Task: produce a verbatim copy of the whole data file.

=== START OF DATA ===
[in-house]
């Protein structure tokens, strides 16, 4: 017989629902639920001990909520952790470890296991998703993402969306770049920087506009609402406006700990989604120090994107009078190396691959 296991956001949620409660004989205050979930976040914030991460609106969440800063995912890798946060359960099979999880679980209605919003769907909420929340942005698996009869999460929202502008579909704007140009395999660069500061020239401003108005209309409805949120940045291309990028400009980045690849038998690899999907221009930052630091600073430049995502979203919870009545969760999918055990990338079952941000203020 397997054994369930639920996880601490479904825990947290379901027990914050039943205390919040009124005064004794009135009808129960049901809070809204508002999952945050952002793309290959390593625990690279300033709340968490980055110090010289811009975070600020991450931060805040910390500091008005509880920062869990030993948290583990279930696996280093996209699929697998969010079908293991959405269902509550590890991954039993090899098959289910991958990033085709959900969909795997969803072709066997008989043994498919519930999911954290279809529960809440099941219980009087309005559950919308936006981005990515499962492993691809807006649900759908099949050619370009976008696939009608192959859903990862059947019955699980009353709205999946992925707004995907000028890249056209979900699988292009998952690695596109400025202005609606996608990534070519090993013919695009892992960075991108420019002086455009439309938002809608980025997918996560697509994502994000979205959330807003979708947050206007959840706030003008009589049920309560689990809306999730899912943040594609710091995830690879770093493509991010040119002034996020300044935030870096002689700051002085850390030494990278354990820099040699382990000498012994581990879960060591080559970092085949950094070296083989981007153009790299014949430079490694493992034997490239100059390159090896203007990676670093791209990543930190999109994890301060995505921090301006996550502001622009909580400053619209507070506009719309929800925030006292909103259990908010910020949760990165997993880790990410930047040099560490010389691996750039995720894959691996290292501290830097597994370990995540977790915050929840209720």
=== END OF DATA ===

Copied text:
[in-house]
């Protein structure tokens, strides 16, 4: 017989629902639920001990909520952790470890296991998703993402969306770049920087506009609402406006700990989604120090994107009078190396691959 296991956001949620409660004989205050979930976040914030991460609106969440800063995912890798946060359960099979999880679980209605919003769907909420929340942005698996009869999460929202502008579909704007140009395999660069500061020239401003108005209309409805949120940045291309990028400009980045690849038998690899999907221009930052630091600073430049995502979203919870009545969760999918055990990338079952941000203020 397997054994369930639920996880601490479904825990947290379901027990914050039943205390919040009124005064004794009135009808129960049901809070809204508002999952945050952002793309290959390593625990690279300033709340968490980055110090010289811009975070600020991450931060805040910390500091008005509880920062869990030993948290583990279930696996280093996209699929697998969010079908293991959405269902509550590890991954039993090899098959289910991958990033085709959900969909795997969803072709066997008989043994498919519930999911954290279809529960809440099941219980009087309005559950919308936006981005990515499962492993691809807006649900759908099949050619370009976008696939009608192959859903990862059947019955699980009353709205999946992925707004995907000028890249056209979900699988292009998952690695596109400025202005609606996608990534070519090993013919695009892992960075991108420019002086455009439309938002809608980025997918996560697509994502994000979205959330807003979708947050206007959840706030003008009589049920309560689990809306999730899912943040594609710091995830690879770093493509991010040119002034996020300044935030870096002689700051002085850390030494990278354990820099040699382990000498012994581990879960060591080559970092085949950094070296083989981007153009790299014949430079490694493992034997490239100059390159090896203007990676670093791209990543930190999109994890301060995505921090301006996550502001622009909580400053619209507070506009719309929800925030006292909103259990908010910020949760990165997993880790990410930047040099560490010389691996750039995720894959691996290292501290830097597994370990995540977790915050929840209720």